A Russian billionaire sanctioned by the UK says he no longer owns many former properties, potentially putting them beyond the reach of the law. Ex-Arsenal shareholder Alisher Usmanov's £82m London home and Surrey mansion were put into trusts linked to the oligarch, raising questions over the effectiveness of sanctions imposed since the invasion of Ukraine began. On 3 March, seven days after Russia’s invasion of Ukraine, Usmanov’s assets were frozen, he was banned from visiting the UK, and British citizens and businesses were banned from dealing with him. The government said sanctions would cut him off from “significant UK interests including mansions worth tens of millions”. However, a spokesman for Mr Usmanov said that most of the billionaire’s UK property, as well as his yacht, had already been “transferred into irrevocable trusts”.
 
Tesla has finally opened the doors at its much-delayed €5bn (£4bn) German factory, eight months late and two years after it was first announced. It is Tesla’s first electric vehicle plantin Europe. CEO Elon Musk said the opening of Giga Berlin was a “great day for the factory” and “another step in the direction of a sustainable future”. The project has been beset by licensing delays and environmental protests over its high water use, which also marred yesterday’s opening event: two protesters abseiled from a motorway sign near the factory, blocking traffic after the unveiling. The factory is expected to produce an extra 500,000 cars a year when fully operational, equal to about half the company’s entire output last year. It will employ about 12,000 workers at peak capacity.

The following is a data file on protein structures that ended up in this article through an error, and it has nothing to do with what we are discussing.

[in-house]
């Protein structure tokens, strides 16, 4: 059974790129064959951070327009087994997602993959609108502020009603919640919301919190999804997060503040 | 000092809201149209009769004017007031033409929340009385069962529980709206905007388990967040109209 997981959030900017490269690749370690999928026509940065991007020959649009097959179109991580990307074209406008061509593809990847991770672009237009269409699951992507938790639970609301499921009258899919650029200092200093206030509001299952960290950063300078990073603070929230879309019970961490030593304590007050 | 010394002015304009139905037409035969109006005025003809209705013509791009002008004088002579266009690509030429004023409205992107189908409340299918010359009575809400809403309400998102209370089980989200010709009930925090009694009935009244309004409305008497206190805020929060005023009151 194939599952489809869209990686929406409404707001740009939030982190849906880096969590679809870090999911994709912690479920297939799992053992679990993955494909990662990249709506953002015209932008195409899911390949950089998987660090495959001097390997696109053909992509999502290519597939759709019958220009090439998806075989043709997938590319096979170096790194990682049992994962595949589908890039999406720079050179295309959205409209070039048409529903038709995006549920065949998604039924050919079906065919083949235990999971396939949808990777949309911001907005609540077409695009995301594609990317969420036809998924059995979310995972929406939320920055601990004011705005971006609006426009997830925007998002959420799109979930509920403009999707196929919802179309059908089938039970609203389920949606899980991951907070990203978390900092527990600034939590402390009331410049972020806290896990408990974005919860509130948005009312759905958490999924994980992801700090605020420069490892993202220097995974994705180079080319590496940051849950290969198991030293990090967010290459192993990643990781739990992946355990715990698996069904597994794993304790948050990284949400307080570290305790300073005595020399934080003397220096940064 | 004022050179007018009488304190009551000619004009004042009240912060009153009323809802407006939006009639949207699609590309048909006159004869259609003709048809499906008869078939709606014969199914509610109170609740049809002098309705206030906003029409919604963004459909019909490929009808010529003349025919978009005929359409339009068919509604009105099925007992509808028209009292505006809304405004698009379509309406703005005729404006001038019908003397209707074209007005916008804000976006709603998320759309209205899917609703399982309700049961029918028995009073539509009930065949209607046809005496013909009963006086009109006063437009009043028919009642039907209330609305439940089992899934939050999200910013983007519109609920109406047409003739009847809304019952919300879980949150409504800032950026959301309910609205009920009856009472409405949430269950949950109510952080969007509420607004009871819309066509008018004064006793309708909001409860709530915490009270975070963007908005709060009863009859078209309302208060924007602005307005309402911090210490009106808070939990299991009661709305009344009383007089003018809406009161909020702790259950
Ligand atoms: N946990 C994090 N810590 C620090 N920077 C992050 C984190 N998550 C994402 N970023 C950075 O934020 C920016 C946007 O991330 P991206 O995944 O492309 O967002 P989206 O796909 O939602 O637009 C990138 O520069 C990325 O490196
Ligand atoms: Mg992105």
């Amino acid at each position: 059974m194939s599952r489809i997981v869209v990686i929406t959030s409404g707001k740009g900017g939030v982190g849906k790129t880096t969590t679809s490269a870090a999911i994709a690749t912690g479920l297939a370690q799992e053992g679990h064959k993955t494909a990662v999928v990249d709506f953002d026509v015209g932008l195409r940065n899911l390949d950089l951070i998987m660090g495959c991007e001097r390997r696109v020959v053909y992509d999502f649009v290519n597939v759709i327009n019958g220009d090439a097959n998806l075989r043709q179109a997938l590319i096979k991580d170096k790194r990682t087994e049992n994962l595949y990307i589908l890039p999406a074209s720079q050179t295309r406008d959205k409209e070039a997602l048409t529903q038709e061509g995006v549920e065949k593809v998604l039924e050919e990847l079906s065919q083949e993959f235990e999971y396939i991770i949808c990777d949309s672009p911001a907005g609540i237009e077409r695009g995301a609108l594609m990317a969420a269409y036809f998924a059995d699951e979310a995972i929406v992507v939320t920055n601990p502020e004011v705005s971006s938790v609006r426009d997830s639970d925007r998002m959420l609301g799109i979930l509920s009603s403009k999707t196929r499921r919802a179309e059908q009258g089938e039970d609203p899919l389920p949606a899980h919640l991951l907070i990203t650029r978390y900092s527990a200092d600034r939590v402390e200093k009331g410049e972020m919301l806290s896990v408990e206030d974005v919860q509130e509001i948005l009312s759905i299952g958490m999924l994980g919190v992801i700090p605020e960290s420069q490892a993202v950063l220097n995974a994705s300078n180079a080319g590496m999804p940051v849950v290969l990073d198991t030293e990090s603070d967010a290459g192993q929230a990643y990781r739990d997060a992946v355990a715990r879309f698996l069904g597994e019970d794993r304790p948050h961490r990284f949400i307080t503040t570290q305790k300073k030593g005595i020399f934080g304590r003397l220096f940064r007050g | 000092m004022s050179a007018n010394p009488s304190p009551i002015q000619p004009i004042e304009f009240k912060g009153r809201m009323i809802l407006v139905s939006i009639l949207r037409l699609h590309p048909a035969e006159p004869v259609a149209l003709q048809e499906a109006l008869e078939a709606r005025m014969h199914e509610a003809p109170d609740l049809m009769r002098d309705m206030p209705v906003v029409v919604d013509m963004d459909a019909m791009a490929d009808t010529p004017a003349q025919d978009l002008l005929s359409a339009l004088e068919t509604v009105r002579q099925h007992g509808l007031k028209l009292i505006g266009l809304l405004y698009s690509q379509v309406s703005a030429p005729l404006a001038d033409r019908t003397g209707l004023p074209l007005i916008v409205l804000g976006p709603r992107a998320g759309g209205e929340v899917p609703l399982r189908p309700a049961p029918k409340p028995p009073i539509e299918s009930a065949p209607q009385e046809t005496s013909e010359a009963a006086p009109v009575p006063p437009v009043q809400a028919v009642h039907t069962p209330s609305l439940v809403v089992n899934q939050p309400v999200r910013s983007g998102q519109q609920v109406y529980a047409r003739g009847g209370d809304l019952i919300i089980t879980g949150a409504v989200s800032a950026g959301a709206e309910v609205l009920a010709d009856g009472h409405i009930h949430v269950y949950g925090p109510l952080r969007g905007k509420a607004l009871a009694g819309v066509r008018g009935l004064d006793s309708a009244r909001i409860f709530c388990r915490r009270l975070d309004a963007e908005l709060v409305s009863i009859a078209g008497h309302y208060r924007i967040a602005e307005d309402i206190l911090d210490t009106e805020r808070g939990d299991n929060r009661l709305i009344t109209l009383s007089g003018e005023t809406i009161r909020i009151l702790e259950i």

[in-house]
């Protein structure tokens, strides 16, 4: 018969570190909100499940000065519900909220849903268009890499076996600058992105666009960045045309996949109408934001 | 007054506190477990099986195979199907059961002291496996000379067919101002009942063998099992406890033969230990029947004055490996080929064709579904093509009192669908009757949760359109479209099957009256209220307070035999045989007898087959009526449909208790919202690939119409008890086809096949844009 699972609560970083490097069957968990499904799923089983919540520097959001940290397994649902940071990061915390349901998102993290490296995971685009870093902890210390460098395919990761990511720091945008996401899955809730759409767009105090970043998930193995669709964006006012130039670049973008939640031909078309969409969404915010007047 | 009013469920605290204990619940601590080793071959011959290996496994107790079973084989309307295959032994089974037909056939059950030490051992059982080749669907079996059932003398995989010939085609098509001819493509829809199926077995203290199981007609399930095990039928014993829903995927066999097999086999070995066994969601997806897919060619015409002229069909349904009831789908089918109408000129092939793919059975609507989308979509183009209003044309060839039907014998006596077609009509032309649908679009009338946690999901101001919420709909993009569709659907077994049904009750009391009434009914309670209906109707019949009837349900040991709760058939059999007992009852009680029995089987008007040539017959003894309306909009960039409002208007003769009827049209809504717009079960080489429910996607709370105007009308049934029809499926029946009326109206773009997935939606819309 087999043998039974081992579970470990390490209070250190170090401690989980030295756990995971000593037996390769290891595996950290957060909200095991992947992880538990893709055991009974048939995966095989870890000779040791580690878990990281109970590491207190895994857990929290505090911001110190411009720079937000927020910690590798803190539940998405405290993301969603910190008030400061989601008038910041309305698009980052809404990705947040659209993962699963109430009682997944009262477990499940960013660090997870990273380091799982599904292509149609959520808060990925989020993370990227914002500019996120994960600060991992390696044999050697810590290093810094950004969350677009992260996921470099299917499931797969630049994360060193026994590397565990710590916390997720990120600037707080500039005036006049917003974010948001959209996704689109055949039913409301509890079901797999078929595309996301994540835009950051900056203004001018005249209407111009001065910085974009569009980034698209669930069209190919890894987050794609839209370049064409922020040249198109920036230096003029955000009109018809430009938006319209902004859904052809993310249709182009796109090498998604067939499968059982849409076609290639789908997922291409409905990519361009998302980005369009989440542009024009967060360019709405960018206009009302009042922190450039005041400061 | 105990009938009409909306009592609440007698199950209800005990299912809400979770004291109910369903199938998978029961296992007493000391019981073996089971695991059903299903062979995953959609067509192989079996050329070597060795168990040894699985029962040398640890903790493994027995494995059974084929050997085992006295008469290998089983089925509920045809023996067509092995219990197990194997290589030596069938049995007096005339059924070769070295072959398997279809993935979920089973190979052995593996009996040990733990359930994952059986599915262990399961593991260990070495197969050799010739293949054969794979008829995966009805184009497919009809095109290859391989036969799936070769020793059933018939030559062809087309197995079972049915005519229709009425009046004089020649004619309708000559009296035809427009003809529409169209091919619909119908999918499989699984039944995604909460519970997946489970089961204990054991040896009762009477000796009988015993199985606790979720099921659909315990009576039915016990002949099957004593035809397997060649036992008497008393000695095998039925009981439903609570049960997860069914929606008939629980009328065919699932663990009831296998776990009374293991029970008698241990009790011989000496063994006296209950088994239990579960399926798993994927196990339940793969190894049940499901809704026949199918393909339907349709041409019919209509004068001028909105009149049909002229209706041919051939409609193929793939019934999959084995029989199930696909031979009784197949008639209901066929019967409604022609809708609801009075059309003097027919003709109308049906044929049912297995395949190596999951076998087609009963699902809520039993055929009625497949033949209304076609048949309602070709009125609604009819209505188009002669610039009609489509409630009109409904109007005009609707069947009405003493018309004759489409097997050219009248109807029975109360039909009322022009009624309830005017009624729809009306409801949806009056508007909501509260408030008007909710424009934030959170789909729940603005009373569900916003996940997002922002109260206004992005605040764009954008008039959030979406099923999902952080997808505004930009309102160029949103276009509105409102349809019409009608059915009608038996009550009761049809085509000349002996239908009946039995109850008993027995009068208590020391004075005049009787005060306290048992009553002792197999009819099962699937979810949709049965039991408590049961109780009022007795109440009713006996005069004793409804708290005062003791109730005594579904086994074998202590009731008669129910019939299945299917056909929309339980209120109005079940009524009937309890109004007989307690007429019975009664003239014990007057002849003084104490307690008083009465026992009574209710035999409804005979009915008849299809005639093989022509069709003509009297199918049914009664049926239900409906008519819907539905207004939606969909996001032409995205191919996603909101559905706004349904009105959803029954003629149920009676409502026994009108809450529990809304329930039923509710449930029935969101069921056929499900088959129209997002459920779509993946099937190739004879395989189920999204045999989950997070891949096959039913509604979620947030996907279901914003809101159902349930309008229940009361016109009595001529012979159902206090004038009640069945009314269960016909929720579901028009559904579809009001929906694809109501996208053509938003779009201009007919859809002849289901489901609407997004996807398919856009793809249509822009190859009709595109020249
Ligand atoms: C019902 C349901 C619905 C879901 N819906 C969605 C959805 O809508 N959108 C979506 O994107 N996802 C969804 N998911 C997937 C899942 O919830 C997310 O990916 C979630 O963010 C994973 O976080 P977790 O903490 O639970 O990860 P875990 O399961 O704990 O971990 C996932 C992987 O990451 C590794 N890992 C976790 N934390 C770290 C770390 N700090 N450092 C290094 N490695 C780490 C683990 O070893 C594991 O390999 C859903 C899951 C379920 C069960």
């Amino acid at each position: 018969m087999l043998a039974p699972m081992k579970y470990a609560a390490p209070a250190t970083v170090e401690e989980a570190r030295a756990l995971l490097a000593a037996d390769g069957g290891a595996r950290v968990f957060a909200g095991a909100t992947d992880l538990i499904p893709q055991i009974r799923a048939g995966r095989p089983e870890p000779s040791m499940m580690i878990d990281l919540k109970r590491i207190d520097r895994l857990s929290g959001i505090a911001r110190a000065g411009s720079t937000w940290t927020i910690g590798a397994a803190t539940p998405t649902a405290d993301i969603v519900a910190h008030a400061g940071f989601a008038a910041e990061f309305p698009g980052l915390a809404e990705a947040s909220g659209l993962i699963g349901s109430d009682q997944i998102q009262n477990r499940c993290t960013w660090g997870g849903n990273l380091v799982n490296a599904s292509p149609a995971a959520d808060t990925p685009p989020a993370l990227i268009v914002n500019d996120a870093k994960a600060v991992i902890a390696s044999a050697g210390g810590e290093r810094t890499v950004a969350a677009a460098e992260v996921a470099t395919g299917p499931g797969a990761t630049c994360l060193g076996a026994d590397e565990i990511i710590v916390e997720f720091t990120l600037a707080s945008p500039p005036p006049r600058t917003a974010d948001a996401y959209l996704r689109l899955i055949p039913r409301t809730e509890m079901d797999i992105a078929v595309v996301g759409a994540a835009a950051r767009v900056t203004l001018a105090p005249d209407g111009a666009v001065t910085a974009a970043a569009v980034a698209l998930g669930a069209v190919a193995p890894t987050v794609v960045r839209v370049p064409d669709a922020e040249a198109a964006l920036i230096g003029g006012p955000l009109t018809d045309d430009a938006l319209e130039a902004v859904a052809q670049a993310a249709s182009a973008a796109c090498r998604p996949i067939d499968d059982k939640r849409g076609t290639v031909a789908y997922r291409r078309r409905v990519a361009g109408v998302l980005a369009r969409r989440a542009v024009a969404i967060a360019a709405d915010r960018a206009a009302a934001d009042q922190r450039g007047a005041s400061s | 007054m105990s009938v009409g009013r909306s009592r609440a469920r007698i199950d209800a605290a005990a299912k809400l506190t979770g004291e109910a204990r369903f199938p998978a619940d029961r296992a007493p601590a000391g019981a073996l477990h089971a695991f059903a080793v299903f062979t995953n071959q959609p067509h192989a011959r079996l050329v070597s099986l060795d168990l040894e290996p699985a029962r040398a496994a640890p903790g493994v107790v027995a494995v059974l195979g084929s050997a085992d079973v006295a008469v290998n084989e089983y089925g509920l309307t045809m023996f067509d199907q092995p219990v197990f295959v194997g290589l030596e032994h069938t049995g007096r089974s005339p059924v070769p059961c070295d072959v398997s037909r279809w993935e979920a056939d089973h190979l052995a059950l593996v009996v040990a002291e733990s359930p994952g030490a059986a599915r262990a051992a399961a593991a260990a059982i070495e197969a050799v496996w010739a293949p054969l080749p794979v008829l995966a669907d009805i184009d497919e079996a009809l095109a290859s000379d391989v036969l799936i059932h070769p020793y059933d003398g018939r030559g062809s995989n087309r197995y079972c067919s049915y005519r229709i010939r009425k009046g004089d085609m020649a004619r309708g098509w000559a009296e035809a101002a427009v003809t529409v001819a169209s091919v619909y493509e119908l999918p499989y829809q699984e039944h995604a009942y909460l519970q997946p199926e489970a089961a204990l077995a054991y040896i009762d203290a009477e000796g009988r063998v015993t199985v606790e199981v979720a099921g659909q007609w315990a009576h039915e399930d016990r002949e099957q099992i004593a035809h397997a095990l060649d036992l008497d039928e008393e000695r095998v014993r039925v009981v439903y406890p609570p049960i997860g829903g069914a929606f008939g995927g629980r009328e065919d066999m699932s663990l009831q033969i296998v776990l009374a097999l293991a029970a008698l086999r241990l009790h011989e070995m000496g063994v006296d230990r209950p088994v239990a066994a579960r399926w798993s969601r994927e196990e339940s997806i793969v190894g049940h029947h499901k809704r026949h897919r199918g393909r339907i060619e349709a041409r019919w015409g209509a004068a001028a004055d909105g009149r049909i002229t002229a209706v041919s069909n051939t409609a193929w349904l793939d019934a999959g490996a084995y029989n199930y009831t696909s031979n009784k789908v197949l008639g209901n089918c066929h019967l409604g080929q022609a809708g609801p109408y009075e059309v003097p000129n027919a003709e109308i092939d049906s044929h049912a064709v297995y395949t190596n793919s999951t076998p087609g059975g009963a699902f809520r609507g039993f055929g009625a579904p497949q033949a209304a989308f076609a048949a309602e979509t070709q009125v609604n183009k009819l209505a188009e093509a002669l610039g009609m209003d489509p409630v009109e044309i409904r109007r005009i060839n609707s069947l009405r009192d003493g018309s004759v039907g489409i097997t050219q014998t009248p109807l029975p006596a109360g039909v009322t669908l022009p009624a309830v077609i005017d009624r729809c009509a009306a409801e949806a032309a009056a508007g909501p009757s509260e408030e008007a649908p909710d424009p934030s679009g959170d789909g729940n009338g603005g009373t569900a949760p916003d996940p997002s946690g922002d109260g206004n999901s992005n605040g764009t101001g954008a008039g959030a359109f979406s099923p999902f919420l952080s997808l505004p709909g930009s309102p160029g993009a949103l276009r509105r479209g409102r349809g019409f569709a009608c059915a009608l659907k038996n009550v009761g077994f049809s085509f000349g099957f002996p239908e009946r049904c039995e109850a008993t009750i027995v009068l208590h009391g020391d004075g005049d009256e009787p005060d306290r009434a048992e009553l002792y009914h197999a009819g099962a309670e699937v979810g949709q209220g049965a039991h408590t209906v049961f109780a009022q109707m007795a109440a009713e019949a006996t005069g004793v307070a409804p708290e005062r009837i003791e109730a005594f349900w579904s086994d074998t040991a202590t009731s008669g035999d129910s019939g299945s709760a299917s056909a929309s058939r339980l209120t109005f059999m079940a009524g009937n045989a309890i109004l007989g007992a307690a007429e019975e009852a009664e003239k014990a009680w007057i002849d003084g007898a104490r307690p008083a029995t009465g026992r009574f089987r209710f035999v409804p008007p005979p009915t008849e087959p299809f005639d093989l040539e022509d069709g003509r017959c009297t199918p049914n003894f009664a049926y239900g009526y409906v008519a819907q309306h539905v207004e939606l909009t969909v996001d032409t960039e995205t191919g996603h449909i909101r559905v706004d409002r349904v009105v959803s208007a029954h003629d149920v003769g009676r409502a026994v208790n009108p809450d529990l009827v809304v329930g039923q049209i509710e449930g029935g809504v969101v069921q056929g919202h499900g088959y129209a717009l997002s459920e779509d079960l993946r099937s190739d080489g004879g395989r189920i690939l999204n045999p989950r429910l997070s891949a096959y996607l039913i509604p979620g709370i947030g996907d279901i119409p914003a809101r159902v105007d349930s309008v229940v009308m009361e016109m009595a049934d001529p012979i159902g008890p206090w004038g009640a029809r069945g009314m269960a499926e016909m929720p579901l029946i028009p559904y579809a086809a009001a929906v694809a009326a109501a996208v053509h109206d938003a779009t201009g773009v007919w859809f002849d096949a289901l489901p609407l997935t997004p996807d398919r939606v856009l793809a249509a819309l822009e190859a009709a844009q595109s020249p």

The National Bank of Hungary raised its base rate by 100 basis points to 4.4% yesterday, the biggest hike in the rate since 2008, saying rising energy costs and the war in Ukraine had fuelled inflation risks.
 
The European Union raised over €12 billion in a debt sale yesterday. The bloc drew over €59 billion in demand for a new 10-year bond backing its coronavirus recovery fund, which raised €10 billion, the European Commission said in a statement. The EU had increased the size of the issue from an initial 8 billion euros announced earlier yesterday in a memo seen by Reuters. The EU also received €35 billion in demand for a 15-year bond backing its SURE unemployment scheme - the first jointly financed fund it launched early on in the pandemic - which raised €2.17 billion, the Commission said.